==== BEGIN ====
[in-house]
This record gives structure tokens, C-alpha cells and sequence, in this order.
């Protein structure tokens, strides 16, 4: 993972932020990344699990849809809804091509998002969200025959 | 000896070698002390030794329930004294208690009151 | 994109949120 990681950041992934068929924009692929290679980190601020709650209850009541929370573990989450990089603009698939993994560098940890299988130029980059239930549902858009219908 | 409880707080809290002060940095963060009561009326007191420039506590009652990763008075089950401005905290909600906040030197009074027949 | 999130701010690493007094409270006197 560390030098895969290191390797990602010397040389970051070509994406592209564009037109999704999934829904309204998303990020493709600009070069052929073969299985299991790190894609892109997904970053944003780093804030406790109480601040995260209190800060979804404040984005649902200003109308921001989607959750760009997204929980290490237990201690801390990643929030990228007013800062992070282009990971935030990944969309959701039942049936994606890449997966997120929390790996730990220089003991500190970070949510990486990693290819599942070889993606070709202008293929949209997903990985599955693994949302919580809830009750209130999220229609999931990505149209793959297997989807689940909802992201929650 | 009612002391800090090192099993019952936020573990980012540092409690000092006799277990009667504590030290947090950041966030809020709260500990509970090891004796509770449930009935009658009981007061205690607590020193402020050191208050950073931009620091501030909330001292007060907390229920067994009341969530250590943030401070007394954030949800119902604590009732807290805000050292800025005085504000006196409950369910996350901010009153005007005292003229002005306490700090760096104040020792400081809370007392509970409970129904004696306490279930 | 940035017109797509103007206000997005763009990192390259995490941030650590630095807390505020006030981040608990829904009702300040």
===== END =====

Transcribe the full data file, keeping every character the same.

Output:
[in-house]
This record gives structure tokens, C-alpha cells and sequence, in this order.
């Protein structure tokens, strides 16, 4: 993972932020990344699990849809809804091509998002969200025959 | 000896070698002390030794329930004294208690009151 | 994109949120 990681950041992934068929924009692929290679980190601020709650209850009541929370573990989450990089603009698939993994560098940890299988130029980059239930549902858009219908 | 409880707080809290002060940095963060009561009326007191420039506590009652990763008075089950401005905290909600906040030197009074027949 | 999130701010690493007094409270006197 560390030098895969290191390797990602010397040389970051070509994406592209564009037109999704999934829904309204998303990020493709600009070069052929073969299985299991790190894609892109997904970053944003780093804030406790109480601040995260209190800060979804404040984005649902200003109308921001989607959750760009997204929980290490237990201690801390990643929030990228007013800062992070282009990971935030990944969309959701039942049936994606890449997966997120929390790996730990220089003991500190970070949510990486990693290819599942070889993606070709202008293929949209997903990985599955693994949302919580809830009750209130999220229609999931990505149209793959297997989807689940909802992201929650 | 009612002391800090090192099993019952936020573990980012540092409690000092006799277990009667504590030290947090950041966030809020709260500990509970090891004796509770449930009935009658009981007061205690607590020193402020050191208050950073931009620091501030909330001292007060907390229920067994009341969530250590943030401070007394954030949800119902604590009732807290805000050292800025005085504000006196409950369910996350901010009153005007005292003229002005306490700090760096104040020792400081809370007392509970409970129904004696306490279930 | 940035017109797509103007206000997005763009990192390259995490941030650590630095807390505020006030981040608990829904009702300040």